We hug on Bergen Street.
It’s been more than ten years
since she moved to Sante Fe.
She takes a few steps back, says
I always knew you’d turn
into a handsome man. I mumble
thank you, feel my face burn
when I look in her eyes. Realize
she means it and remember
junior high school summers
hidden behind my bedroom curtain
watching Mrs. Lind sunbathe, swim
in our backyard pool. I held
my breath, imagined my fingers
rubbing baby oil into her skin,
pushing the thin black straps
off her shoulders, pressing my hands
into her calves, sliding them
up and down her thighs. When she stayed
for dinner, lingered over cups
of coffee, it was my job to walk
her home. Frightened of shadows
and stray dogs, she grabbed my hand,
walked fast, asked about school,
my rock n roll band, the girls
that kept calling on the phone.
She made fun of my one word answers,
warned she always went for the quiet
type. I stood at the gate, waited
for her husband to open the door.
We walk to a nearby park, talk
about my parents, her two month old
granddaughter. She divorced Lou
eight years ago and can’t believe
I still live in Brooklyn. She touches
my wrist, lowers her voice.
I’m staying with my sister
while I’m an out patient
at Sloan Kettering. My eyes
try not to stare, try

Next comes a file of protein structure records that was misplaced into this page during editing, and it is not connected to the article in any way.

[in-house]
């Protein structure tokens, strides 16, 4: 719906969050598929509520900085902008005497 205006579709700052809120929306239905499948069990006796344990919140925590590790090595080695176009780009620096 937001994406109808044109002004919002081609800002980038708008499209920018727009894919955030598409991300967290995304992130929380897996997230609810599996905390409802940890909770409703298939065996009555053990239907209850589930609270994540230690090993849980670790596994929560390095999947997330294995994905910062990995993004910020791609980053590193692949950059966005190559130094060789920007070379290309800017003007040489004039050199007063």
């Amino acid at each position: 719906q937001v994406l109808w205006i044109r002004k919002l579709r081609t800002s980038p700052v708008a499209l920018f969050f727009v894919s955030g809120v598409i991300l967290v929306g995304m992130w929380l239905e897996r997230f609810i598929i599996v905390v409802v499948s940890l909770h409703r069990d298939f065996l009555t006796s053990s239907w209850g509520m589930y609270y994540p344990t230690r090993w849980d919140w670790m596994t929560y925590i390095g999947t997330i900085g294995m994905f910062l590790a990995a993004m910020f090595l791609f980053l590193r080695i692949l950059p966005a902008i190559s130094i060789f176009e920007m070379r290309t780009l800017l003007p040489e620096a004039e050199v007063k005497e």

not to find any signs.
She describes the chemo,
that seasick feeling,
the constant taste of metal
tingling on her tongue
before she forces out
a laugh. She takes my hand,
lifts it to her head. See?
How soft, how real it feels.
I stroke her hair, comb
my fingers through, push
it off her face. Arm
and arm. We walk back
to her car. I watch her
bend, fit behind the wheel.
She’s still wearing a black,
lacy bra. I lean over, kiss
her on the lips. Her mouth
opens softly. Our tongues
touch and it stirs something
that tastes like wild honey.
Published in The Ledge
He never showed me how to get down, stay
in front of hard hit grounders. Never bought
boxing gloves or taught me to use tools.
We never went hunting or fishing. Never
woke up at four in the morning, whispered
in and out of the bathroom, packed gear
in the back of a station wagon. Never fed
a fire or slept under the stars. No ice cold
beers to drink. Not one Korean War story.
My father went to work six days a week, left
while I still slept and came home hours
after dark. Sitting down to supper, he grunted,
nodded his head when I told him about A’s
on history quizzes, no hitters I pitched.
He ate quickly, drank black coffee, flicked
cigarette ashes in his dish and pushed back
his chair. He kissed mom’s forehead, brushed
a hand through my hair, went upstairs to bed.
Originally Published in West Branch
Tony Gloeggler is a native of NYC and manages group homes for the developmentally disabled in Brooklyn. His books include two full length collections One Wish Left (Pavement Saw Press, 2000) which went into a second edition and The Last Lie (NYQ Books 2010). Until the Last Light Leaves was published in 2016 by NYQ Books.